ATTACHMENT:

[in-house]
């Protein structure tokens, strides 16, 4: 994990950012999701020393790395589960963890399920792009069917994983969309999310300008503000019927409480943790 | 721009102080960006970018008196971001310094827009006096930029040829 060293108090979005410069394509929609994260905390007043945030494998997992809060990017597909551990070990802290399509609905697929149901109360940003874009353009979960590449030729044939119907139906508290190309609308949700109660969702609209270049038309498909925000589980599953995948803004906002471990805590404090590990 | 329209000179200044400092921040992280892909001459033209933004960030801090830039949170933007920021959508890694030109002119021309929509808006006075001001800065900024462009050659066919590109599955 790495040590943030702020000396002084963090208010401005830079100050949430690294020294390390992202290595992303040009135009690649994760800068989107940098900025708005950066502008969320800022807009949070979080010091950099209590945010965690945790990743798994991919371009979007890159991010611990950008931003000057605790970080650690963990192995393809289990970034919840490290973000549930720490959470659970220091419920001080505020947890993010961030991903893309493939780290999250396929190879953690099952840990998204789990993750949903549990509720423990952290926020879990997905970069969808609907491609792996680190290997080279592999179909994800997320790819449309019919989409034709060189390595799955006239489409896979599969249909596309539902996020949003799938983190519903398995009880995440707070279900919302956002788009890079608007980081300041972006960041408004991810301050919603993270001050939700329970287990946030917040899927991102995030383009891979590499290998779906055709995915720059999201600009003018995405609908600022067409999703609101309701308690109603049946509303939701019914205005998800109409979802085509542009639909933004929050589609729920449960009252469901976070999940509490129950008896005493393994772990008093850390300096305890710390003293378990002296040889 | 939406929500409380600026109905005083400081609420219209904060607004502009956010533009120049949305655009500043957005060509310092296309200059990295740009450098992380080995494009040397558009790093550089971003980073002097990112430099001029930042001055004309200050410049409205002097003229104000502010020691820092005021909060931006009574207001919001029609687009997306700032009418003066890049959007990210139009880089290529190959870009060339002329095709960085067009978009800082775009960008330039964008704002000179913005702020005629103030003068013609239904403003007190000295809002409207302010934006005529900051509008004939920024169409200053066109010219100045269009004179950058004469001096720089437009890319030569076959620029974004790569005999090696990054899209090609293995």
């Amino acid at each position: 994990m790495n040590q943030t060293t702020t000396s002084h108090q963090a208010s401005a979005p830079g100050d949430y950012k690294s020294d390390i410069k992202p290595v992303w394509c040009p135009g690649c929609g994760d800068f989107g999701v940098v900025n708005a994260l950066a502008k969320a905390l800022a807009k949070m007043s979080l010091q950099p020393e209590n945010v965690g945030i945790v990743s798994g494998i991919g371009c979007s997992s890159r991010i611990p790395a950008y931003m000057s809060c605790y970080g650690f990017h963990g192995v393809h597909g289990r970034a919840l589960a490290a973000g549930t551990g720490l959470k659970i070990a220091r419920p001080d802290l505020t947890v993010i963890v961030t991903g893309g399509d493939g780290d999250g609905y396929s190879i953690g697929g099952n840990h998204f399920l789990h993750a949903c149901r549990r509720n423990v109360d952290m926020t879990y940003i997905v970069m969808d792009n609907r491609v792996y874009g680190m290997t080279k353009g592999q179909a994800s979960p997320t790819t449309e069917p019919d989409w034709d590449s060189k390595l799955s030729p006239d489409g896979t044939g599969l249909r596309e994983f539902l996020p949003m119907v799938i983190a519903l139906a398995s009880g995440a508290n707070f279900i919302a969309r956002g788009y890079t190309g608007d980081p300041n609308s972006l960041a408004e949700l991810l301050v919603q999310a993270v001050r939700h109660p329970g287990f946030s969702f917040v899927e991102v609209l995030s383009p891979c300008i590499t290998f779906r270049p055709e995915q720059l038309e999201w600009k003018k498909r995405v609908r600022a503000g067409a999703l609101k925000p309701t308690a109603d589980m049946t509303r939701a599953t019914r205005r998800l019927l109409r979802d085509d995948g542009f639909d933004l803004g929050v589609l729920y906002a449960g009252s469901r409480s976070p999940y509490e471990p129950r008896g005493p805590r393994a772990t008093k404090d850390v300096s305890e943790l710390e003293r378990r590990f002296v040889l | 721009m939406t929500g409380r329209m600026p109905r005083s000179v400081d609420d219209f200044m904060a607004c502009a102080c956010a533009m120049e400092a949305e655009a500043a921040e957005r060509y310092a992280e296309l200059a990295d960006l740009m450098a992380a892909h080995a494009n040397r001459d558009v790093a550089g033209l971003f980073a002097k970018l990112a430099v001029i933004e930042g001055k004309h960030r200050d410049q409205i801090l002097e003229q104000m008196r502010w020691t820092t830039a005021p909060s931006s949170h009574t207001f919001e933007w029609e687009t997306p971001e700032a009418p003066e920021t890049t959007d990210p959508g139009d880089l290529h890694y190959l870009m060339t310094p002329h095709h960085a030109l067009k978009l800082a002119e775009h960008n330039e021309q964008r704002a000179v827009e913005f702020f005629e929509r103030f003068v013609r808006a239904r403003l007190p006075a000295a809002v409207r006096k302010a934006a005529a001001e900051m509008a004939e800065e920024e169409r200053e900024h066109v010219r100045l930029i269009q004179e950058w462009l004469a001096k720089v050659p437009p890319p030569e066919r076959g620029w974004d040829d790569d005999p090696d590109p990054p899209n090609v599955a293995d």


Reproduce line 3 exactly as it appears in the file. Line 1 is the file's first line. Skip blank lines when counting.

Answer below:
């Amino acid at each position: 994990m790495n040590q943030t060293t702020t000396s002084h108090q963090a208010s401005a979005p830079g100050d949430y950012k690294s020294d390390i410069k992202p290595v992303w394509c040009p135009g690649c929609g994760d800068f989107g999701v940098v900025n708005a994260l950066a502008k969320a905390l800022a807009k949070m007043s979080l010091q950099p020393e209590n945010v965690g945030i945790v990743s798994g494998i991919g371009c979007s997992s890159r991010i611990p790395a950008y931003m000057s809060c605790y970080g650690f990017h963990g192995v393809h597909g289990r970034a919840l589960a490290a973000g549930t551990g720490l959470k659970i070990a220091r419920p001080d802290l505020t947890v993010i963890v961030t991903g893309g399509d493939g780290d999250g609905y396929s190879i953690g697929g099952n840990h998204f399920l789990h993750a949903c149901r549990r509720n423990v109360d952290m926020t879990y940003i997905v970069m969808d792009n609907r491609v792996y874009g680190m290997t080279k353009g592999q179909a994800s979960p997320t790819t449309e069917p019919d989409w034709d590449s060189k390595l799955s030729p006239d489409g896979t044939g599969l249909r596309e994983f539902l996020p949003m119907v799938i983190a519903l139906a398995s009880g995440a508290n707070f279900i919302a969309r956002g788009y890079t190309g608007d980081p300041n609308s972006l960041a408004e949700l991810l301050v919603q999310a993270v001050r939700h109660p329970g287990f946030s969702f917040v899927e991102v609209l995030s383009p891979c300008i590499t290998f779906r270049p055709e995915q720059l038309e999201w600009k003018k498909r995405v609908r600022a503000g067409a999703l609101k925000p309701t308690a109603d589980m049946t509303r939701a599953t019914r205005r998800l019927l109409r979802d085509d995948g542009f639909d933004l803004g929050v589609l729920y906002a449960g009252s469901r409480s976070p999940y509490e471990p129950r008896g005493p805590r393994a772990t008093k404090d850390v300096s305890e943790l710390e003293r378990r590990f002296v040889l | 721009m939406t929500g409380r329209m600026p109905r005083s000179v400081d609420d219209f200044m904060a607004c502009a102080c956010a533009m120049e400092a949305e655009a500043a921040e957005r060509y310092a992280e296309l200059a990295d960006l740009m450098a992380a892909h080995a494009n040397r001459d558009v790093a550089g033209l971003f980073a002097k970018l990112a430099v001029i933004e930042g001055k004309h960030r200050d410049q409205i801090l002097e003229q104000m008196r502010w020691t820092t830039a005021p909060s931006s949170h009574t207001f919001e933007w029609e687009t997306p971001e700032a009418p003066e920021t890049t959007d990210p959508g139009d880089l290529h890694y190959l870009m060339t310094p002329h095709h960085a030109l067009k978009l800082a002119e775009h960008n330039e021309q964008r704002a000179v827009e913005f702020f005629e929509r103030f003068v013609r808006a239904r403003l007190p006075a000295a809002v409207r006096k302010a934006a005529a001001e900051m509008a004939e800065e920024e169409r200053e900024h066109v010219r100045l930029i269009q004179e950058w462009l004469a001096k720089v050659p437009p890319p030569e066919r076959g620029w974004d040829d790569d005999p090696d590109p990054p899209n090609v599955a293995d």